Coffee - a dark and potent elixir
People have enjoyed foods and beverages containing caffeine for thousands of years. It is perhaps one of the most well-studied substances we consume. Despite this strong controversy and debate continue. Coffee contains a complex mixture of substances, some of which are not affected by roasting.
Other compounds, particularly those related to the aroma, are actually produced by partial destruction of the green bean during roasting. Some coffee substances do not evaporate and provide the rich, bitter taste, including caffeine, trigonelline, chlorogenic acid, phenolic acids, amino acids, carbohydrates, and minerals. Others provide the aroma, including organic acids, aldehydes, ketones, esters, amines, and mercaptans. Although caffeine exerts many physiological and psychological effects, there are many other active components within coffee which affect your mind and body.
Of course it is caffeine, the alkaloid which comprises around 4% of the coffee bean which is its best known active ingredient. However, there are many members of the alkaloid family, including caffeine, theophylline, and theobromine, all of which are present in kola nuts, coffee, tea, cacao beans, mate and other plants. Although structurally related, these alkaloids have very different effects on the system, and are present in different amounts in different "medicinal" plants. For instance theobromine and theophylline, also present in tea and chocolate, relax the smooth muscles whereas caffeine stimulates the circulation, muscles and metabolism. Coffee is perhaps not best thought of as caffeine, as there are many other active substances which give coffee its unique range of medicinal actions.
After more than 19,000 scientific studies and centuries of human consumption, the safety of coffee and caffeine are still much debated, although the FDA still considers caffeine to be "generally recognized as safe". Such is our love affair with the "bean" that there are now countless claims that both caffeine and coffee are beneficial to human health.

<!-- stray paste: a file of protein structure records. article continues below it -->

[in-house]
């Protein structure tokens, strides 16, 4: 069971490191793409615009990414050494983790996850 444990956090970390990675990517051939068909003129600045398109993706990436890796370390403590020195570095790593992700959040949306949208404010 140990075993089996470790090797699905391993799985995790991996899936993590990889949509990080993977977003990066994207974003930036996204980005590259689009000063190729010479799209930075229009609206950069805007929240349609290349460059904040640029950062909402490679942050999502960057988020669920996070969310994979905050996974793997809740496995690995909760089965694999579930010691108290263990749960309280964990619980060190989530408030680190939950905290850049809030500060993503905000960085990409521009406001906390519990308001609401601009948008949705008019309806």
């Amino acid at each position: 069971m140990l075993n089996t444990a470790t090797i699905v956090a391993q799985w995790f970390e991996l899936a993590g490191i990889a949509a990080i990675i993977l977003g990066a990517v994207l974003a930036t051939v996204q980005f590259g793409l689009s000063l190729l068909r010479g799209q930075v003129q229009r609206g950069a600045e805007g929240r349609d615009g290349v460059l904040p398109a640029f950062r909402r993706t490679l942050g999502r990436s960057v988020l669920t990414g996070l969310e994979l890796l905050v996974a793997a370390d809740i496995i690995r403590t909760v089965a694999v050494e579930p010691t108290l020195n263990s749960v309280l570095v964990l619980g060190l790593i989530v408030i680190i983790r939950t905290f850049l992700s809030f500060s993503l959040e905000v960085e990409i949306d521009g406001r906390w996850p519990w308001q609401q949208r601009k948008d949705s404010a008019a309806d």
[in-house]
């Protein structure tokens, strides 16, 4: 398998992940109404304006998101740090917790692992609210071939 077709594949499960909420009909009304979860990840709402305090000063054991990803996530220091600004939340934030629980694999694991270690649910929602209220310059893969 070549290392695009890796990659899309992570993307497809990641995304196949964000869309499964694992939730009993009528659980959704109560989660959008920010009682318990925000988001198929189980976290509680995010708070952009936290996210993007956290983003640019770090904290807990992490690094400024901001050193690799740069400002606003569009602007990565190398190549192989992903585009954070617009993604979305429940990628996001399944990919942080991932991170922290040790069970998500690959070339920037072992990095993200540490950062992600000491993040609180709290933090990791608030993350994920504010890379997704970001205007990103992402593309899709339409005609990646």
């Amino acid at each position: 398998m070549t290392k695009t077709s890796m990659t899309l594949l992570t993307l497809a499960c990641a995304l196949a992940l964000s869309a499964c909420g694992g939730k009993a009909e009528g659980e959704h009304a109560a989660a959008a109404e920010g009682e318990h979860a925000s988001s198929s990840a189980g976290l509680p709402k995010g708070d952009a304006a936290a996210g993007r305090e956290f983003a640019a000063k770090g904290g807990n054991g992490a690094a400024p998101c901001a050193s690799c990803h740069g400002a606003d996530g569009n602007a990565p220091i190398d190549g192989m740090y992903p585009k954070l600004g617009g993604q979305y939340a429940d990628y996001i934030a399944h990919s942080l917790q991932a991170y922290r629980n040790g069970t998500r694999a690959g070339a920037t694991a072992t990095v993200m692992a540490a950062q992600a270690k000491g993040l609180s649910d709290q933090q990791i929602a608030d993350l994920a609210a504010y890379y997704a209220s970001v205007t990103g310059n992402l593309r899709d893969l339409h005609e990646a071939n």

Medical institutions of reputation claim that drinking 2-4 cups of coffee a day may lower your risk of colon cancer by 25%, of gallstones by 45%, of liver cirrhosis by 80% and of Parkinson's disease by 50% - 80%. No fewer than nine separate studies have shown that regular caffeinated coffee consumption may reduce the risk of Parkinson's Disease by some 50%- 80% in both mice and men. Parkinson's disease characterised by resting tremor or stiffness is caused by a reduced amount of dopamine in the motor centres of the brain, which caffeine may prevent or reverse.
Coffee can even reduce the incidence of asthma by as much as 25% due to the presence of theophylline which relaxes the smooth muscle of the airways. Another feather in the cap of the coffee devotee is provided by research which suggests that there are four times the level of anti-oxidants in coffee than there are even in green tea.
Coffee is also believed to be an effective anti-depressant, to have ergogenic (energy producing) properties and to improve memory. A cup of coffee contains an especially large quantity of anti-oxidant "polyphenols" such as chlorogenic acid (up to 8%) in its roasted form, whose strength is not diminished by decaffeination. Anti-oxidants are thought to counteract a number of degenerative diseases, including cardiovascular disease, cancer, cataracts, and disorders of the nervous system. Another anti-oxidant polyphenol called caffeic acid has also been found in coffee. Whilst the term anti-oxidant is much used it is seldom comprehended. Anti-oxidants, as their name suggests, have been found to effectively protect cells against oxidation (the addition of oxygen to molecules), which underlies the process of the slow internal burning within tissues that we commonly know as aging.
Indeed a veritable almanac exists for the purported health benefits of coffee, some of which are perhaps also worthy of mention. Just one cup of coffee, caffeinated or decaffeinated, helps prevent the formation of kidney stones by 10% possibly through its diuretic action in increasing the flow of urine and decreasing its concentration. Coffee is also alleged to reduce the risk of a number of cancers, most especially colon cancer (by 24% for four cups a day).
Drinking coffee may even reduce your risk of developing type II diabetes, characterised by a loss of muscle, liver and fat cell sensitivity to insulin or by a reduced production of insulin by the pancreas. A study of 17,000 Dutch men and women suggested that those who drank seven or more cups of coffee a day were half as likely to develop the disease as those who drank two cups or fewer.
Excellent news for the coffee industry, and also for heavy coffee drinkers, as scientists had previously suggested they were unusually sensitive to pain, prone to panic disorders and more likely to develop heart disease.